Medium length cables (60cm – 90cm) can be used for mid-size projects, also knitted flat or larger tube knitting projects, like shawls and bigger scarves.
Shorter cables (up to 50cm) would be used for smaller projects requiring tube knitting, including hats, children’s scarves and headbands.
Choosing the Needle Tip Size
Before we get to selecting the right size, it is important to note that the size of a needle refers to the diameter of the thickest part of the needle tip.
Much like the length of the cable, the size of the needle tips will depend on the project you are intending to knit, and more specifically on the weight of the yarn you will be knitting with (and even your style of knitting if you want to get technical). Most knitting patterns and yarn specifications will provide a guide as to the recommended size of needles to use.
To truely assess which size needle is appropriate for your project, it is best to knit a small 10cm test patch with the yarn you intend to use. From this patch you will be able to count the gauge (or tension) of your project. The gauge refers to the number of stitches or rows required to knit a 10cm section of garment. A knitter’s gauge is a combination of their style, the needles used and yarn selected. Once the yarn is selected, the needle size is the only true variable in a project. Thus a test patch can determine if the needle size (and thus gauge) is right for you to easily follow the measurements in your knitting pattern.
Given this natural variation between knitters, it can be useful to purchase a set of interchangeable knitting needles, so that you have a range of sizes on hand should you need to swap sizes.
For a useful guide on which size to choose with each weight of yarn, please refer to our Yarn Size Chart, remembering that the best way to select needle size is by knitting a test patch before commencing your project.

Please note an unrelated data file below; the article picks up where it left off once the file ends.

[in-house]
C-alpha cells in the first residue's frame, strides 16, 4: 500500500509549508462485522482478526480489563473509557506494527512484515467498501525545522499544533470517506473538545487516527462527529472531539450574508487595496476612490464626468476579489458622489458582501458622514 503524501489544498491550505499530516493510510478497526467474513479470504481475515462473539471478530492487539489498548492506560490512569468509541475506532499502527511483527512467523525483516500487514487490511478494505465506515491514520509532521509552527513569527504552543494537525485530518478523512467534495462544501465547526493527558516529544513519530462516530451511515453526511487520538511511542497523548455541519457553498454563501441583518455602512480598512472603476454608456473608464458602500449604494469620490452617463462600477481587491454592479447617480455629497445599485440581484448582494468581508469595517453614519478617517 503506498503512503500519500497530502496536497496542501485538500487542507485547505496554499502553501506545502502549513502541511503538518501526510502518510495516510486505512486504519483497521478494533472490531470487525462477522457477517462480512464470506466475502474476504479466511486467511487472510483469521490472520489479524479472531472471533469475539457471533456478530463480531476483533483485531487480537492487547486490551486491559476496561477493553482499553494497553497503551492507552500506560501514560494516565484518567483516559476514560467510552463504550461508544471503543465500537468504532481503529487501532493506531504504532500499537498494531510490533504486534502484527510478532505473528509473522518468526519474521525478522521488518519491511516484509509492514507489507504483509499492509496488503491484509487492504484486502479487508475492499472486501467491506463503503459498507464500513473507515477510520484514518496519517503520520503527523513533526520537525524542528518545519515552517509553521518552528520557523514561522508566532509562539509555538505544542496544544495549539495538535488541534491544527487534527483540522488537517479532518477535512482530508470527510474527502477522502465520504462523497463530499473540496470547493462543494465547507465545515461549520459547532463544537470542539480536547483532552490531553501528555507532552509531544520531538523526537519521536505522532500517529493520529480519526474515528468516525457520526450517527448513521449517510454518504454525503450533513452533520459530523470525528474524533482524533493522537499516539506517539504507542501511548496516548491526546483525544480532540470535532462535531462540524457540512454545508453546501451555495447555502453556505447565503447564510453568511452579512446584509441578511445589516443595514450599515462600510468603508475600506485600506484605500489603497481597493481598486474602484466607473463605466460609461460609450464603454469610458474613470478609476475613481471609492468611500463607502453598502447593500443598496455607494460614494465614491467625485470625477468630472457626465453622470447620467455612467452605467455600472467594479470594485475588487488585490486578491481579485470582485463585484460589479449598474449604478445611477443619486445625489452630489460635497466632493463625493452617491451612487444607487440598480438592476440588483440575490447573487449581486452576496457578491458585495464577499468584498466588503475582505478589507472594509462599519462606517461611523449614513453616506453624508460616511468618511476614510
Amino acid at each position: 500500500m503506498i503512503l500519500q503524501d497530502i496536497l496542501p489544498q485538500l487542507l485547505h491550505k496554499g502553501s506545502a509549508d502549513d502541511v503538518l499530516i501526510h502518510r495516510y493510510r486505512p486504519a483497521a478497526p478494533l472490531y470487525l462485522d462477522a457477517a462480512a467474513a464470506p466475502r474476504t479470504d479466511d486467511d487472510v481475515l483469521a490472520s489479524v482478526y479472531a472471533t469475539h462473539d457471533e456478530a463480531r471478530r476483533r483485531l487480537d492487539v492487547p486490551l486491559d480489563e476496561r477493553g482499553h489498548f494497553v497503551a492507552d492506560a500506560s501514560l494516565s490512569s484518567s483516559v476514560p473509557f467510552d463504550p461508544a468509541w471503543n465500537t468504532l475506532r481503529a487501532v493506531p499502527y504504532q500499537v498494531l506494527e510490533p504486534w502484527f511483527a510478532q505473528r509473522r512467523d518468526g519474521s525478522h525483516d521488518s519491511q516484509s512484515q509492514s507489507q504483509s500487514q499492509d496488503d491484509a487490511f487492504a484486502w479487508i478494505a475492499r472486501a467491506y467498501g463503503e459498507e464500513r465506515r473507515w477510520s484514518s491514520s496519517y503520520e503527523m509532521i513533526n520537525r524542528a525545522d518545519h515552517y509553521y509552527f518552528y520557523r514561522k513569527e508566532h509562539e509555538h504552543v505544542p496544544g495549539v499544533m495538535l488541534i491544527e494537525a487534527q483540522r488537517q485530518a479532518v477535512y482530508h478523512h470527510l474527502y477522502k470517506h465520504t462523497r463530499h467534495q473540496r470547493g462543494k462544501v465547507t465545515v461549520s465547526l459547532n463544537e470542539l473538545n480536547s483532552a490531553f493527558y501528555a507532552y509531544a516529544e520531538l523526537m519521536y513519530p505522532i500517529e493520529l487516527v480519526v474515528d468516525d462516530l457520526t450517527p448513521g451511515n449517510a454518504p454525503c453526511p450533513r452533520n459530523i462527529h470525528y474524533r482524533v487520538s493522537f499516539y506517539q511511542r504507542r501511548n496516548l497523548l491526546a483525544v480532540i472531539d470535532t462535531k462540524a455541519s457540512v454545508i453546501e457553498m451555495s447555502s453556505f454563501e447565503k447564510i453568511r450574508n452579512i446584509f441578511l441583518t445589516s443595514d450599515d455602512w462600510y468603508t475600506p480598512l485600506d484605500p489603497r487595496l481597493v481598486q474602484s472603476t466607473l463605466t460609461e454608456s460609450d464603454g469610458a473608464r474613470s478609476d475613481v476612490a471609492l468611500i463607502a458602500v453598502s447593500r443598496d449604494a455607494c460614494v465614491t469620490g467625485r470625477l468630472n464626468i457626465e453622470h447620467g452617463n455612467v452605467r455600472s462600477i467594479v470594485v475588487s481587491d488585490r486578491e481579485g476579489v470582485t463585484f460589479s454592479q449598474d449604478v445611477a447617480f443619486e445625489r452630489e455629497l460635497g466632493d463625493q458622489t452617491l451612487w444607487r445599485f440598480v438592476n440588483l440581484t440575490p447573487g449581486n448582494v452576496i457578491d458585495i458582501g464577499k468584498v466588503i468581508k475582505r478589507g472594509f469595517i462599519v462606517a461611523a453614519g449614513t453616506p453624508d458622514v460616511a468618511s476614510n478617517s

Interchangeable Knitting Needles are available in a range of materials, including Metal, Wood and Plastic. Each material is more appropriate for different knitters and generally, the preferred material is down to personal preference. This makes it hard to say that any material is “better” or “worse” than another, or more or less appropriate.
For this reason, we have created an entire (albeit brief) buying guide to help you select you Knitting Needle Material.
Cast all the stitches onto one double pointed needle. Try to cast on somewhat loosely, so that the stitches are able to slide freely on the needle.
Knitting with Double Pointed Needles
What your knitting needle is made out of is based mostly on personal taste and how much you want to spend. Basic needles are available in metal, plastic and wood, and you will probably be able to find all three at your local craft shop.
Other possibilities include bamboo, glass and resins. These needles may not be available at your local craft store, but you can find them at knitting stores or online.
Metal knitting needles are some of the most commonly available knitting needles today. They are usually made from aluminum and are relatively inexpensive. They are heavy and strong, able to support a big project, and they are nearly impossible to break. Other materials used in metal needles are chrome, brass and nickel.